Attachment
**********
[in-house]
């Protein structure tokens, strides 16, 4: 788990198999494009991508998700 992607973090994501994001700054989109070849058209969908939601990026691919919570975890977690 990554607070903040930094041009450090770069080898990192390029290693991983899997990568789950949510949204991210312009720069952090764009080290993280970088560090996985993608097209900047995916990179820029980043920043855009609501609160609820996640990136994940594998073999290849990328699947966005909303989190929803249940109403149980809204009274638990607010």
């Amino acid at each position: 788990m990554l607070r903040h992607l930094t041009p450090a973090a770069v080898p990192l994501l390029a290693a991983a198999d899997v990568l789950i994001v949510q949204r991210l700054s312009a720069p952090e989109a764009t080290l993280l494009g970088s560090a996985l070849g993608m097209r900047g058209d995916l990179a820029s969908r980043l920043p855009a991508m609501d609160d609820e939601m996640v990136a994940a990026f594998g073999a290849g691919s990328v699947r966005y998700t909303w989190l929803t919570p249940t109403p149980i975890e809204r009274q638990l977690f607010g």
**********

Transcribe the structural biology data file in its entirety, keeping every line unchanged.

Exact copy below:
[in-house]
């Protein structure tokens, strides 16, 4: 788990198999494009991508998700 992607973090994501994001700054989109070849058209969908939601990026691919919570975890977690 990554607070903040930094041009450090770069080898990192390029290693991983899997990568789950949510949204991210312009720069952090764009080290993280970088560090996985993608097209900047995916990179820029980043920043855009609501609160609820996640990136994940594998073999290849990328699947966005909303989190929803249940109403149980809204009274638990607010």
């Amino acid at each position: 788990m990554l607070r903040h992607l930094t041009p450090a973090a770069v080898p990192l994501l390029a290693a991983a198999d899997v990568l789950i994001v949510q949204r991210l700054s312009a720069p952090e989109a764009t080290l993280l494009g970088s560090a996985l070849g993608m097209r900047g058209d995916l990179a820029s969908r980043l920043p855009a991508m609501d609160d609820e939601m996640v990136a994940a990026f594998g073999a290849g691919s990328v699947r966005y998700t909303w989190l929803t919570p249940t109403p149980i975890e809204r009274q638990l977690f607010g």